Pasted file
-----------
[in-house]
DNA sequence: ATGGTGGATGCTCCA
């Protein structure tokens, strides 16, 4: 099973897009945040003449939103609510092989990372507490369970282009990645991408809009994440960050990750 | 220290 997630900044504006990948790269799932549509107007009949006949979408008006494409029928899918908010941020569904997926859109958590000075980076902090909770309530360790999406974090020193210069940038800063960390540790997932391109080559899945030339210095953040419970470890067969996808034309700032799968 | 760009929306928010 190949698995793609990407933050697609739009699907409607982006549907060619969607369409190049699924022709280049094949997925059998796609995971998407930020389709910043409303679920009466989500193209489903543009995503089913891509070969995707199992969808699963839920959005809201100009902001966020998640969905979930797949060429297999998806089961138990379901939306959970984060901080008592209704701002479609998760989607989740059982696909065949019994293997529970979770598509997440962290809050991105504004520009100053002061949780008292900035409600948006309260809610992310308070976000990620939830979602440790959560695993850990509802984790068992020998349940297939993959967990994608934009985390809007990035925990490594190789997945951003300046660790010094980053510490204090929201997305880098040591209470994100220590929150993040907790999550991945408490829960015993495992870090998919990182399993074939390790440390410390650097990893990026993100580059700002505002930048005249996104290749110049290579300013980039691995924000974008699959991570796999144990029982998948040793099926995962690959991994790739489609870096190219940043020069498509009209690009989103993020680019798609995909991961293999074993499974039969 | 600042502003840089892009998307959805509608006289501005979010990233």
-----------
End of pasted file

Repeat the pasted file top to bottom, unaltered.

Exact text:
[in-house]
DNA sequence: ATGGTGGATGCTCCA
């Protein structure tokens, strides 16, 4: 099973897009945040003449939103609510092989990372507490369970282009990645991408809009994440960050990750 | 220290 997630900044504006990948790269799932549509107007009949006949979408008006494409029928899918908010941020569904997926859109958590000075980076902090909770309530360790999406974090020193210069940038800063960390540790997932391109080559899945030339210095953040419970470890067969996808034309700032799968 | 760009929306928010 190949698995793609990407933050697609739009699907409607982006549907060619969607369409190049699924022709280049094949997925059998796609995971998407930020389709910043409303679920009466989500193209489903543009995503089913891509070969995707199992969808699963839920959005809201100009902001966020998640969905979930797949060429297999998806089961138990379901939306959970984060901080008592209704701002479609998760989607989740059982696909065949019994293997529970979770598509997440962290809050991105504004520009100053002061949780008292900035409600948006309260809610992310308070976000990620939830979602440790959560695993850990509802984790068992020998349940297939993959967990994608934009985390809007990035925990490594190789997945951003300046660790010094980053510490204090929201997305880098040591209470994100220590929150993040907790999550991945408490829960015993495992870090998919990182399993074939390790440390410390650097990893990026993100580059700002505002930048005249996104290749110049290579300013980039691995924000974008699959991570796999144990029982998948040793099926995962690959991994790739489609870096190219940043020069498509009209690009989103993020680019798609995909991961293999074993499974039969 | 600042502003840089892009998307959805509608006289501005979010990233």